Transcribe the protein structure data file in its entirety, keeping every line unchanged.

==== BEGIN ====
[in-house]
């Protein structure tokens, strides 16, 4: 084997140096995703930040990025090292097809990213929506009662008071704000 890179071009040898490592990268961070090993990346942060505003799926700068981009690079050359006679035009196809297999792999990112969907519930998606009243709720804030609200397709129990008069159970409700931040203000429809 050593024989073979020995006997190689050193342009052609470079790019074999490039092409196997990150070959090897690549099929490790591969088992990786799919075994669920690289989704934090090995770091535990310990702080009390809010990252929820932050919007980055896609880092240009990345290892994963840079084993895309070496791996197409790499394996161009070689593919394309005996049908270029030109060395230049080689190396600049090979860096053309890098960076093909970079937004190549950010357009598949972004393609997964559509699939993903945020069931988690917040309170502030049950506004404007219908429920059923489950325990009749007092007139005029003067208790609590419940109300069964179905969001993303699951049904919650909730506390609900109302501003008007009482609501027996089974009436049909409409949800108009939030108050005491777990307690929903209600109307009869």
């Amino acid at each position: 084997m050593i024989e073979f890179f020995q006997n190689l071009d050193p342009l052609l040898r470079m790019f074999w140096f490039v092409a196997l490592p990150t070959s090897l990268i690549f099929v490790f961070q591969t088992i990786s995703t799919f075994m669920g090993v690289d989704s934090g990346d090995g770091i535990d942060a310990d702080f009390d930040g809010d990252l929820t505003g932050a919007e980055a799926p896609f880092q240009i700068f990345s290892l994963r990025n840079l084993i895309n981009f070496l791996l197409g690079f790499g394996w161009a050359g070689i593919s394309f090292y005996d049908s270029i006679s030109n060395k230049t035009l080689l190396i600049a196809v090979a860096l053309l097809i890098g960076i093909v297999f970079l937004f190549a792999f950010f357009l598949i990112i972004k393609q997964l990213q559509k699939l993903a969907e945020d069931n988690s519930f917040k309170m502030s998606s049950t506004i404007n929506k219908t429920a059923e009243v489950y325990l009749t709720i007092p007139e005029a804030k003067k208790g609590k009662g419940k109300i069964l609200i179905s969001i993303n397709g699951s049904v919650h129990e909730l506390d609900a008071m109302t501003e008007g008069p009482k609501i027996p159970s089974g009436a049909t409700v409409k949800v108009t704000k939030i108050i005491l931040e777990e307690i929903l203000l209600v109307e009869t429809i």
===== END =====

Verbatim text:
[in-house]
């Protein structure tokens, strides 16, 4: 084997140096995703930040990025090292097809990213929506009662008071704000 890179071009040898490592990268961070090993990346942060505003799926700068981009690079050359006679035009196809297999792999990112969907519930998606009243709720804030609200397709129990008069159970409700931040203000429809 050593024989073979020995006997190689050193342009052609470079790019074999490039092409196997990150070959090897690549099929490790591969088992990786799919075994669920690289989704934090090995770091535990310990702080009390809010990252929820932050919007980055896609880092240009990345290892994963840079084993895309070496791996197409790499394996161009070689593919394309005996049908270029030109060395230049080689190396600049090979860096053309890098960076093909970079937004190549950010357009598949972004393609997964559509699939993903945020069931988690917040309170502030049950506004404007219908429920059923489950325990009749007092007139005029003067208790609590419940109300069964179905969001993303699951049904919650909730506390609900109302501003008007009482609501027996089974009436049909409409949800108009939030108050005491777990307690929903209600109307009869």
């Amino acid at each position: 084997m050593i024989e073979f890179f020995q006997n190689l071009d050193p342009l052609l040898r470079m790019f074999w140096f490039v092409a196997l490592p990150t070959s090897l990268i690549f099929v490790f961070q591969t088992i990786s995703t799919f075994m669920g090993v690289d989704s934090g990346d090995g770091i535990d942060a310990d702080f009390d930040g809010d990252l929820t505003g932050a919007e980055a799926p896609f880092q240009i700068f990345s290892l994963r990025n840079l084993i895309n981009f070496l791996l197409g690079f790499g394996w161009a050359g070689i593919s394309f090292y005996d049908s270029i006679s030109n060395k230049t035009l080689l190396i600049a196809v090979a860096l053309l097809i890098g960076i093909v297999f970079l937004f190549a792999f950010f357009l598949i990112i972004k393609q997964l990213q559509k699939l993903a969907e945020d069931n988690s519930f917040k309170m502030s998606s049950t506004i404007n929506k219908t429920a059923e009243v489950y325990l009749t709720i007092p007139e005029a804030k003067k208790g609590k009662g419940k109300i069964l609200i179905s969001i993303n397709g699951s049904v919650h129990e909730l506390d609900a008071m109302t501003e008007g008069p009482k609501i027996p159970s089974g009436a049909t409700v409409k949800v108009t704000k939030i108050i005491l931040e777990e307690i929903l203000l209600v109307e009869t429809i």